4. Dogfish Head Bitches Brew
5. Dogfish Head Chicory Stout
6. Dupont Monks Stout
7. Dogfish Head World Wide Stout
8. Emelisse Russian Imperial Stout
9. Founder's Breakfast Stout10. Great Divide oak aged Yeti
11. Lost Abbey Deliverance (cellared for a year)
12. Sierra Nevada Narwhal Imperial Stout
13. Stoudt's Fat Dog Stout
14. New Holland Poet Oatmeal Stout
15. Bells Java Stout
16. Laughing Dog Dogfather Imperial Stout
17. Smuttynose Zinneke Belgian-style Stout

Pretty sure we can find something (fancy a Narwhal?).

Then we've got a private drop-in party to hit, followed by the annual whoopee at Local 44, where they celebrate their opening anniversary on January 1st (I'm hoping to snag some of the Lees Moonraker). Then it's back home, where I guess we'll have to have some amount of pork and sauerkraut, just because I'm a Dutchman.

Tuesday, December 18, 2012

Christmas gift ideas

Got a couple Christmas gift ideas for you.

First, Massachusetts Breweries, by John Holl and April Darcy. It's one of the series of Stackpole Books brewery guides that my editor and I founded (and perfected, if I do say so myself), and it's a great job. John and April have captured the spirit of my intent with these books -- tell the story of the brewery, and make the place and the people come alive for the reader -- with writing that's accurate as well as lively and entertaining. It reads well, and it reads right. If you're headed to Mass, and you have a thirst, or just an itch to do some beer traveling, you'll want this book. And you still have plenty of time to get a copy from Amazon.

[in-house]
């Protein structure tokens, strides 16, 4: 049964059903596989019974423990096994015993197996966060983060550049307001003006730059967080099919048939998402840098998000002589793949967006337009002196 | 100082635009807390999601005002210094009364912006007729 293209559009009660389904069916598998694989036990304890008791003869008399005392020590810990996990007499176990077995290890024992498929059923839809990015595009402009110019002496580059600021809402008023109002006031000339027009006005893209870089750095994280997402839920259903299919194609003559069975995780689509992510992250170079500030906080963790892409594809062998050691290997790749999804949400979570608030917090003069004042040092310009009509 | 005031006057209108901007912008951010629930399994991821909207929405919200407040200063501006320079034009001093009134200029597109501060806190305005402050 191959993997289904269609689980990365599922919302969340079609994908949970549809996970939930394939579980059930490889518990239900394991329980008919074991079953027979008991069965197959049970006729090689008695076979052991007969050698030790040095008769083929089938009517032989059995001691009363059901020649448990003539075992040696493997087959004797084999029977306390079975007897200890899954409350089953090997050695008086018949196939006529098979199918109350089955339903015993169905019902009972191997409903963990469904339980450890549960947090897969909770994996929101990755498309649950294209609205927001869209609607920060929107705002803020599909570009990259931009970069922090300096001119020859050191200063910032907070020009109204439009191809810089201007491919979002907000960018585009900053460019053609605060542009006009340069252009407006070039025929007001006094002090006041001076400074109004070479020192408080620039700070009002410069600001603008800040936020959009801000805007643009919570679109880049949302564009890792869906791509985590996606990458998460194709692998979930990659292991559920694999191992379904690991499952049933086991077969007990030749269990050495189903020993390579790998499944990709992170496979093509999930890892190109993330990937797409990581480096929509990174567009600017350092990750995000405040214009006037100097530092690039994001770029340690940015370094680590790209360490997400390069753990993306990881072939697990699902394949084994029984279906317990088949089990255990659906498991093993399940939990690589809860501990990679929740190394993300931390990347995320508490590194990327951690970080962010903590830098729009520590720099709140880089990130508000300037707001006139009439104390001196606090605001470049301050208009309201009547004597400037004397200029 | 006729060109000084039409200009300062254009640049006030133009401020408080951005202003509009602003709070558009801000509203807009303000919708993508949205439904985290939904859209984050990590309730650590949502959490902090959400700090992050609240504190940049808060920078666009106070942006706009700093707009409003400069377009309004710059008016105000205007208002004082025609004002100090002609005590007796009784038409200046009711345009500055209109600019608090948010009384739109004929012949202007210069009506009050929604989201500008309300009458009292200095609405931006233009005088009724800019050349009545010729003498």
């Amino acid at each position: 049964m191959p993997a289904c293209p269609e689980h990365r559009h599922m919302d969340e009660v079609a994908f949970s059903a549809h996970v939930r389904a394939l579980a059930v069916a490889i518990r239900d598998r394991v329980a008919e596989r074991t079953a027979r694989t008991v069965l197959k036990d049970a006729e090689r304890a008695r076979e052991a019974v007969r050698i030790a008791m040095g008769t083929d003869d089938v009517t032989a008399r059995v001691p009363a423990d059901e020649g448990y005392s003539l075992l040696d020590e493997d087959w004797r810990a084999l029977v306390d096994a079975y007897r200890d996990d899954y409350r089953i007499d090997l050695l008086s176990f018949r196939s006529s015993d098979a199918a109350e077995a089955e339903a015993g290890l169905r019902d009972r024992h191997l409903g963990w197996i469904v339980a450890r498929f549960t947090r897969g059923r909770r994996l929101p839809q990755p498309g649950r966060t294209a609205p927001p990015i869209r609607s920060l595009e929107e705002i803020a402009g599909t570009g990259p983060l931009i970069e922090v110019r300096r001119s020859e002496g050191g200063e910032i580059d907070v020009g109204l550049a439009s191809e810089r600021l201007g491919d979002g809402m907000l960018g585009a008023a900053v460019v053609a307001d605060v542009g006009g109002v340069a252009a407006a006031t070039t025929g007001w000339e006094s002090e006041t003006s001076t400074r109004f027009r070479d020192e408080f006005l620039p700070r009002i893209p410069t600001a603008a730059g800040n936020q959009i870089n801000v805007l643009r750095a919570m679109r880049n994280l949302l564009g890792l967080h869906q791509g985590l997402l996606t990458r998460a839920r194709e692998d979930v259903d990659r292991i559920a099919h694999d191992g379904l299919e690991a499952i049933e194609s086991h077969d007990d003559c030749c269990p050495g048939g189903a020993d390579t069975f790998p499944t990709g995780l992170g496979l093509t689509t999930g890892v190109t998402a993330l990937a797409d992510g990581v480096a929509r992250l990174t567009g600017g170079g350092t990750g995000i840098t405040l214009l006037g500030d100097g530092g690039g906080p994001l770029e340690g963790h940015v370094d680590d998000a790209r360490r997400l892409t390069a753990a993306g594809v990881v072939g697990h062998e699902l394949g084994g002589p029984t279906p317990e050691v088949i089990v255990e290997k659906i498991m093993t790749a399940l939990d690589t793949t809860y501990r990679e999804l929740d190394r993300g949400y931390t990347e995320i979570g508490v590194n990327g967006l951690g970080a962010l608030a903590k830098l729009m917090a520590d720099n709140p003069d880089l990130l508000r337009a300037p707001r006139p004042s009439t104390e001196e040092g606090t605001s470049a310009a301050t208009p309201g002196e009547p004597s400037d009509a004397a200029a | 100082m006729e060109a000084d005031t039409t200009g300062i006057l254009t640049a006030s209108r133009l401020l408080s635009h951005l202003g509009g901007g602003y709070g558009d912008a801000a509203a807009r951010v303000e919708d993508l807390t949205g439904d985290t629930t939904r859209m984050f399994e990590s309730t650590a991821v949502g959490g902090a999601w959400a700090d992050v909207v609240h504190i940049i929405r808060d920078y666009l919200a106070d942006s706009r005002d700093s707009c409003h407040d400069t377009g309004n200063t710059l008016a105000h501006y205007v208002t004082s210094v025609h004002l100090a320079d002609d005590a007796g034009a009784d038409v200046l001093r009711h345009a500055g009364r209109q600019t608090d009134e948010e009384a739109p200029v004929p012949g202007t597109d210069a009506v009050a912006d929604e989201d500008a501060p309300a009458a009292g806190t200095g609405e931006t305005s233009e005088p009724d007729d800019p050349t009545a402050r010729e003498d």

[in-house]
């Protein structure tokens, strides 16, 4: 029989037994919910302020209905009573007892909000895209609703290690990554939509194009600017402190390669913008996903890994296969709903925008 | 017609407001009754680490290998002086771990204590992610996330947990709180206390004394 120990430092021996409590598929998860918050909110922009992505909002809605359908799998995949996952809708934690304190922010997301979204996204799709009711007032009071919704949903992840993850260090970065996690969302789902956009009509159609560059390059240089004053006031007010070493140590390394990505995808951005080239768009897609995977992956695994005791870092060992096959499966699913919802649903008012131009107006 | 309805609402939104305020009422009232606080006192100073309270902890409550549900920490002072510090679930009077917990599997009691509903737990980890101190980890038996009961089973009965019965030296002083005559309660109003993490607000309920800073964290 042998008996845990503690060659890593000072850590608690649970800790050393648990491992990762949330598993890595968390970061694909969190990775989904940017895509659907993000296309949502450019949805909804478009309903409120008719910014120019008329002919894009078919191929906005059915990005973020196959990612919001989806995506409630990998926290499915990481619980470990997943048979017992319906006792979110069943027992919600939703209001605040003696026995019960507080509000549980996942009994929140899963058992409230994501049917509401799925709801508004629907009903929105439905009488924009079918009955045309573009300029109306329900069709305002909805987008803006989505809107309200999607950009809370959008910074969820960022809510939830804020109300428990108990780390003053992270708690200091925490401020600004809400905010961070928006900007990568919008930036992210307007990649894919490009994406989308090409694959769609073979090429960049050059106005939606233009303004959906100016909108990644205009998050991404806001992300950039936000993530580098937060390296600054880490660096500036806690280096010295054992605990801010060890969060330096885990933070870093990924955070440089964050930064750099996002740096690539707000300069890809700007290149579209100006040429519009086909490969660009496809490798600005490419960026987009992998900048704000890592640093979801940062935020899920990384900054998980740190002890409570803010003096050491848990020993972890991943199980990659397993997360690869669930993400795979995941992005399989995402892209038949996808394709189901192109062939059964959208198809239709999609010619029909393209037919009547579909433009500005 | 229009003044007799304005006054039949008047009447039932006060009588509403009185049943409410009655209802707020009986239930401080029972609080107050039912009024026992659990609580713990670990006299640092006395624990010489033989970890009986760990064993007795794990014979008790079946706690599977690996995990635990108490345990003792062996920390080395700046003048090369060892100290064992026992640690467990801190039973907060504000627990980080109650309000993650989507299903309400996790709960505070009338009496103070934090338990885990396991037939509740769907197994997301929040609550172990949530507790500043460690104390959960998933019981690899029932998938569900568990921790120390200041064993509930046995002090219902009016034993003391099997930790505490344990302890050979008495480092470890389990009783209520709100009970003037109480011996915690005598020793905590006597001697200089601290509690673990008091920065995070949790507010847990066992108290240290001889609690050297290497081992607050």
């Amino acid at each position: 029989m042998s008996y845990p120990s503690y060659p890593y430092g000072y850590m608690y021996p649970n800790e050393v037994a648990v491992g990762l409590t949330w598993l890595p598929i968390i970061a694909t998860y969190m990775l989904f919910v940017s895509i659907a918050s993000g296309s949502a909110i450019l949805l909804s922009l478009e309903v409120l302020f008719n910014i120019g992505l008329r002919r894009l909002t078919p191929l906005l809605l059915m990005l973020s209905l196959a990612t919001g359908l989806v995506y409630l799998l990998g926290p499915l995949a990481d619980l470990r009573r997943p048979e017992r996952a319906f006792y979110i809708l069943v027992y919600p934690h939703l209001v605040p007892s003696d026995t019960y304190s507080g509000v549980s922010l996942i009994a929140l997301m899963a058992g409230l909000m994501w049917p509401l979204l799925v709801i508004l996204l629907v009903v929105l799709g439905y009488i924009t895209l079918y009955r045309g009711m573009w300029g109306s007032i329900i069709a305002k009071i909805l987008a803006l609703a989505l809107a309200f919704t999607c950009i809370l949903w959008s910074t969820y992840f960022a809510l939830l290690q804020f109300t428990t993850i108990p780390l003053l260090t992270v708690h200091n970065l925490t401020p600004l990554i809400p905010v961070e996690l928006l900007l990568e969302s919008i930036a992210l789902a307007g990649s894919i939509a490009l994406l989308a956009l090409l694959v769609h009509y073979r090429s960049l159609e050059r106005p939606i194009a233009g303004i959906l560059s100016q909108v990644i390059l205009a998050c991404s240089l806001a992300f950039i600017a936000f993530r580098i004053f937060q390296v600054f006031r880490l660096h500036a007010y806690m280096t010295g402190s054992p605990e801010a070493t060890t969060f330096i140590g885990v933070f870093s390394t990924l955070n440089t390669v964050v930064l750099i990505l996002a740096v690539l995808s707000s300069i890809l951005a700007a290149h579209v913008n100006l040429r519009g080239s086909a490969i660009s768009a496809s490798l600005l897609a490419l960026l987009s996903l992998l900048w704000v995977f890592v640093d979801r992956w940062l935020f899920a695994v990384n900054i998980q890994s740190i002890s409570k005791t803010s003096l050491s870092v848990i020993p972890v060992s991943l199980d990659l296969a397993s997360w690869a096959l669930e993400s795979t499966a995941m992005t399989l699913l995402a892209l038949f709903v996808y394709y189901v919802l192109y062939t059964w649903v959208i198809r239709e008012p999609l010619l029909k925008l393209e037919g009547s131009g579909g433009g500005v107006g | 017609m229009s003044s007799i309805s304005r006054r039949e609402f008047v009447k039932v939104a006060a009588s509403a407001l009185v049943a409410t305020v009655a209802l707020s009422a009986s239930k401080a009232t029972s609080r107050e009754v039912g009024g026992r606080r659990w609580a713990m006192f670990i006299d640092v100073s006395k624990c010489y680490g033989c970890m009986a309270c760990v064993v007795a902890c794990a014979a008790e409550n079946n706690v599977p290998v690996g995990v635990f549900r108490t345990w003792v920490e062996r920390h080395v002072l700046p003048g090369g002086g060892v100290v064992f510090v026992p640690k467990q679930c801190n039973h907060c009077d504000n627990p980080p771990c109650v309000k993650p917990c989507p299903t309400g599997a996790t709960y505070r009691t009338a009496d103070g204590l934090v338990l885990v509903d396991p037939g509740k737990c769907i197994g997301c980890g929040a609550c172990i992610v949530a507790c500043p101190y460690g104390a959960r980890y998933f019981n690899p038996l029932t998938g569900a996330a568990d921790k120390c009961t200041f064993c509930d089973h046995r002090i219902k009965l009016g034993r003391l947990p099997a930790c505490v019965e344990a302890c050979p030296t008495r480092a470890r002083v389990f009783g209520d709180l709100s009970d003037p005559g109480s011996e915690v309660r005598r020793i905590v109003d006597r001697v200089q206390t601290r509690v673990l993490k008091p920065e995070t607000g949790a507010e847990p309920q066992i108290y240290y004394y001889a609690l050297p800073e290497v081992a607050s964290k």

The other idea is the Liberty, Prosperity & Craftbeer Calendar, a New Jersey brewery 2013 calendar produced by Gretchen Schmidhausler, the long-time brewmaster at Basil T's in Red Bank. Now, I know what you're thinking: I don't live in Jersey, what the hell do I want with a NJ beer calendar? (You guys from Jersey, you already ordered one, I hope.) Let me tell you: the pictures of brewing scenes are beautiful. No matter where you live or drink, you'll be thinking of beer when you look up at this great piece of brewery enthusiasm. Get one today, because you get free shipping if you order by December 20; click here to get one. 

Merry Christmas!

Saturday, December 1, 2012

A Pilsner Urquell story

The first was in September. I was at the brewery in Pilsen, in the Czech Republic. We saw the huge, modern brewery with the big copper brewing kettles (heated by direct fire) and the massive stainless fermentation and maturation tanks . . . all aboveground. Then we were led below ground, into nine kilometers of tunnels cut through the native sandstone.